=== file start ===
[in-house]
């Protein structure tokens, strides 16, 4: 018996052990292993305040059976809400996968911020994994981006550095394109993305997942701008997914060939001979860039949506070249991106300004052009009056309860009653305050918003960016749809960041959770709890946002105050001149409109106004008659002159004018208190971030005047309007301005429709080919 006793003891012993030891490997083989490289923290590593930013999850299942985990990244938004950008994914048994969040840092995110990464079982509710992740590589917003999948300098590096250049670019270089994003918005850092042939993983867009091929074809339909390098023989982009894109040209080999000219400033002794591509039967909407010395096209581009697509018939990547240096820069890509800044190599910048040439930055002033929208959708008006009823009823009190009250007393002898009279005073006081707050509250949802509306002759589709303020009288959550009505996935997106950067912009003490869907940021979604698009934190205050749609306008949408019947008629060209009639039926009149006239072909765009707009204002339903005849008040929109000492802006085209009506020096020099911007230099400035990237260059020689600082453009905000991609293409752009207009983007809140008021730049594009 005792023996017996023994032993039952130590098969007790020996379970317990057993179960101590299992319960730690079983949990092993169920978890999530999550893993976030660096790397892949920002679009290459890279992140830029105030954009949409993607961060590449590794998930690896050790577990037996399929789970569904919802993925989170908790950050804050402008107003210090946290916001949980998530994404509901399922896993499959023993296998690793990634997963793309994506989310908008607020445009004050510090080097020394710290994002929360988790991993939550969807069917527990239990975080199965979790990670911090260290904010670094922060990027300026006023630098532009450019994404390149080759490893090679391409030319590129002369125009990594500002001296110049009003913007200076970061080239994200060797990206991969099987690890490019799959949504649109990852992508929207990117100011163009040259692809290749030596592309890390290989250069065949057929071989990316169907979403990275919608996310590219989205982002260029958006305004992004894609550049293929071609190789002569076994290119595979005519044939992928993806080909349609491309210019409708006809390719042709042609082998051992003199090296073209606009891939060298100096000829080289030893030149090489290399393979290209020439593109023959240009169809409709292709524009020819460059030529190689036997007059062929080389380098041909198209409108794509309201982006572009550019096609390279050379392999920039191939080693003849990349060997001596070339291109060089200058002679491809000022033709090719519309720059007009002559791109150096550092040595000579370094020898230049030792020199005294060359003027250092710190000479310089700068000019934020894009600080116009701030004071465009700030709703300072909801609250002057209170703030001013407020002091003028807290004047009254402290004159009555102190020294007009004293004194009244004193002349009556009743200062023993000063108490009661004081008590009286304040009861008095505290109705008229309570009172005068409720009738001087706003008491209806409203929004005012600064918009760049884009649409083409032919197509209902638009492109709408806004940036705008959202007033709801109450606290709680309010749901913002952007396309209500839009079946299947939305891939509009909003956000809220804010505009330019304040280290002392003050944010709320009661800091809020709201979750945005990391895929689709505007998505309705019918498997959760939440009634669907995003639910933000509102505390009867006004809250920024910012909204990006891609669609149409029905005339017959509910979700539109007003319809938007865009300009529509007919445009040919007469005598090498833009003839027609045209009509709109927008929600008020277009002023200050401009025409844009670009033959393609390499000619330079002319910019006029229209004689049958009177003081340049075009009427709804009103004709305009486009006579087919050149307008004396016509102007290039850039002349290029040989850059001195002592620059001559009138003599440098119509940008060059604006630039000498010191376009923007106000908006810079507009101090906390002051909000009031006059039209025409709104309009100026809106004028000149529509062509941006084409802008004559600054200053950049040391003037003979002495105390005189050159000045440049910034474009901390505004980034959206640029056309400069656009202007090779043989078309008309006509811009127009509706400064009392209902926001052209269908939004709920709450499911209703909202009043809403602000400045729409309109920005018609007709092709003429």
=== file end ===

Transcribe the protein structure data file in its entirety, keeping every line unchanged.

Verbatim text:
[in-house]
């Protein structure tokens, strides 16, 4: 018996052990292993305040059976809400996968911020994994981006550095394109993305997942701008997914060939001979860039949506070249991106300004052009009056309860009653305050918003960016749809960041959770709890946002105050001149409109106004008659002159004018208190971030005047309007301005429709080919 006793003891012993030891490997083989490289923290590593930013999850299942985990990244938004950008994914048994969040840092995110990464079982509710992740590589917003999948300098590096250049670019270089994003918005850092042939993983867009091929074809339909390098023989982009894109040209080999000219400033002794591509039967909407010395096209581009697509018939990547240096820069890509800044190599910048040439930055002033929208959708008006009823009823009190009250007393002898009279005073006081707050509250949802509306002759589709303020009288959550009505996935997106950067912009003490869907940021979604698009934190205050749609306008949408019947008629060209009639039926009149006239072909765009707009204002339903005849008040929109000492802006085209009506020096020099911007230099400035990237260059020689600082453009905000991609293409752009207009983007809140008021730049594009 005792023996017996023994032993039952130590098969007790020996379970317990057993179960101590299992319960730690079983949990092993169920978890999530999550893993976030660096790397892949920002679009290459890279992140830029105030954009949409993607961060590449590794998930690896050790577990037996399929789970569904919802993925989170908790950050804050402008107003210090946290916001949980998530994404509901399922896993499959023993296998690793990634997963793309994506989310908008607020445009004050510090080097020394710290994002929360988790991993939550969807069917527990239990975080199965979790990670911090260290904010670094922060990027300026006023630098532009450019994404390149080759490893090679391409030319590129002369125009990594500002001296110049009003913007200076970061080239994200060797990206991969099987690890490019799959949504649109990852992508929207990117100011163009040259692809290749030596592309890390290989250069065949057929071989990316169907979403990275919608996310590219989205982002260029958006305004992004894609550049293929071609190789002569076994290119595979005519044939992928993806080909349609491309210019409708006809390719042709042609082998051992003199090296073209606009891939060298100096000829080289030893030149090489290399393979290209020439593109023959240009169809409709292709524009020819460059030529190689036997007059062929080389380098041909198209409108794509309201982006572009550019096609390279050379392999920039191939080693003849990349060997001596070339291109060089200058002679491809000022033709090719519309720059007009002559791109150096550092040595000579370094020898230049030792020199005294060359003027250092710190000479310089700068000019934020894009600080116009701030004071465009700030709703300072909801609250002057209170703030001013407020002091003028807290004047009254402290004159009555102190020294007009004293004194009244004193002349009556009743200062023993000063108490009661004081008590009286304040009861008095505290109705008229309570009172005068409720009738001087706003008491209806409203929004005012600064918009760049884009649409083409032919197509209902638009492109709408806004940036705008959202007033709801109450606290709680309010749901913002952007396309209500839009079946299947939305891939509009909003956000809220804010505009330019304040280290002392003050944010709320009661800091809020709201979750945005990391895929689709505007998505309705019918498997959760939440009634669907995003639910933000509102505390009867006004809250920024910012909204990006891609669609149409029905005339017959509910979700539109007003319809938007865009300009529509007919445009040919007469005598090498833009003839027609045209009509709109927008929600008020277009002023200050401009025409844009670009033959393609390499000619330079002319910019006029229209004689049958009177003081340049075009009427709804009103004709305009486009006579087919050149307008004396016509102007290039850039002349290029040989850059001195002592620059001559009138003599440098119509940008060059604006630039000498010191376009923007106000908006810079507009101090906390002051909000009031006059039209025409709104309009100026809106004028000149529509062509941006084409802008004559600054200053950049040391003037003979002495105390005189050159000045440049910034474009901390505004980034959206640029056309400069656009202007090779043989078309008309006509811009127009509706400064009392209902926001052209269908939004709920709450499911209703909202009043809403602000400045729409309109920005018609007709092709003429």